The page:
Super-low gas prices are making drives a lot cheaper and saving airlines millions of dollars in fuel. But if you're expecting that windfall to drop the cost of a plane ticket, don't hold your breath.
Airlines spend more on jet fuel than anything, and its price has been cut nearly in half over the last year, industry data show. But the typical domestic plane ticket over the past year actually got $10 pricier; all those added baggage, early-boarding and other fees climbed even more.
Airlines are simply not rushing to pass their savings on to travelers. As Delta chief executive Richard H. Anderson said on a call with analysts Tuesday, "These jet fuel savings are enormous, and we are diligent at maintaining those savings for the bottom line."
Delta said it will save more than $2 billion on fuel this year, though Anderson added the savings would go straight to paying down debt and funneling more cash to company shareholders -- not to lowering prices.
Part of that reluctance, airlines say, is out of their control. Airlines work off long-term contracts for kerosene, so they're still paying the older, higher price for fuel. Economists at the industry's trade group, the International Air Transport Association, said carriers won't start really enjoying cheap fuel until this summer, which could potentially lead the average plane ticket price to fall about 5 percent -- without factoring for taxes or fees.
But the less-surprising answer for why airlines won't slash their prices: They don't need to. A flurry of airline mergers has consolidated the competition, while demand for plane tickets remains sky-high. In fact, airlines predict cheaper gas at the pump will convince even more travelers to fly, boosting revenue.
U.S. airlines are already flying at record capacity, meaning planes are fuller than ever, and they're not exactly hurting for cash. The top airlines posted more than $3 billion in profit between July and September, their sixth profitable quarter in a row, federal data show.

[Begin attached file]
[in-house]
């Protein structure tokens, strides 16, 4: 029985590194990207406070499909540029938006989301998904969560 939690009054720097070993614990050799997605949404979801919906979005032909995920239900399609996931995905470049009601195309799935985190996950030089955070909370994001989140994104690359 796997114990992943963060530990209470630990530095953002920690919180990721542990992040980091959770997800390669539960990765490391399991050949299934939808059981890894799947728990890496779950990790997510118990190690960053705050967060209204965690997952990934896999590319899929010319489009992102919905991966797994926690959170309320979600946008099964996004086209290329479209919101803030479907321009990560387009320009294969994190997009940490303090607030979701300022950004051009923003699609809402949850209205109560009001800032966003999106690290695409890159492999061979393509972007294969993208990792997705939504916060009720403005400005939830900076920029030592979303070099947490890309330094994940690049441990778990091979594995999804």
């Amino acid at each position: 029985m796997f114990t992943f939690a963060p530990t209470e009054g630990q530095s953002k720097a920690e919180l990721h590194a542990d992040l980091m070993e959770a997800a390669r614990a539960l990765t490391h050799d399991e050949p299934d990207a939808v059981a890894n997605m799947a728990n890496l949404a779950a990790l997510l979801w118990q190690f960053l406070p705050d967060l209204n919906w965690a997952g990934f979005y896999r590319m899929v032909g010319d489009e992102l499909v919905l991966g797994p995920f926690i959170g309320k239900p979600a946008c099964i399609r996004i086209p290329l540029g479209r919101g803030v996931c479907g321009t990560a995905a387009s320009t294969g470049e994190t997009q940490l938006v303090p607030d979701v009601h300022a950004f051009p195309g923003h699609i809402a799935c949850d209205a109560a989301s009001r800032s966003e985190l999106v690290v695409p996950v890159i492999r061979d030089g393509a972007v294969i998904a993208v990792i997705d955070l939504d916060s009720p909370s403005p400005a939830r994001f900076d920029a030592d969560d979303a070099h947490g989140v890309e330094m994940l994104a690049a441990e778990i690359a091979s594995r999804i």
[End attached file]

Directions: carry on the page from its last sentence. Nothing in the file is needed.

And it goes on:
"In a strong demand environment," American Airlines Group president Scott Kirby said on a conference call in October, "we don’t plan to go off and just proactively cut fares."
Sen. Charles Schumer (D-N.Y.), a perennial critic of flight fees, said in a statement last month that federal officials should investigate why ticket prices are "defying economic gravity."
But an industry group, Airlines for America, shot back, calling air travel "one of the best consumer bargains" and saying cheaper fuel has let airlines pay down debt and buy new jets, among other investments.
"Airlines should be treated like every other business," the group said in a statement. "When the price of coffee beans falls, no one asks Starbucks why his or her latte does not cost less.”
That's not to say the travel industry isn't ecstatic over cheaper fuel. Travel site Orbitz, now looking for a buyer, is expecting a swell in U.S. travel to boost its revenue to a record $932 million this year, according to Bloomberg.
Short answer: A lot of people will save a lot of money off cheaper jet fuel. It just won't necessarily be you.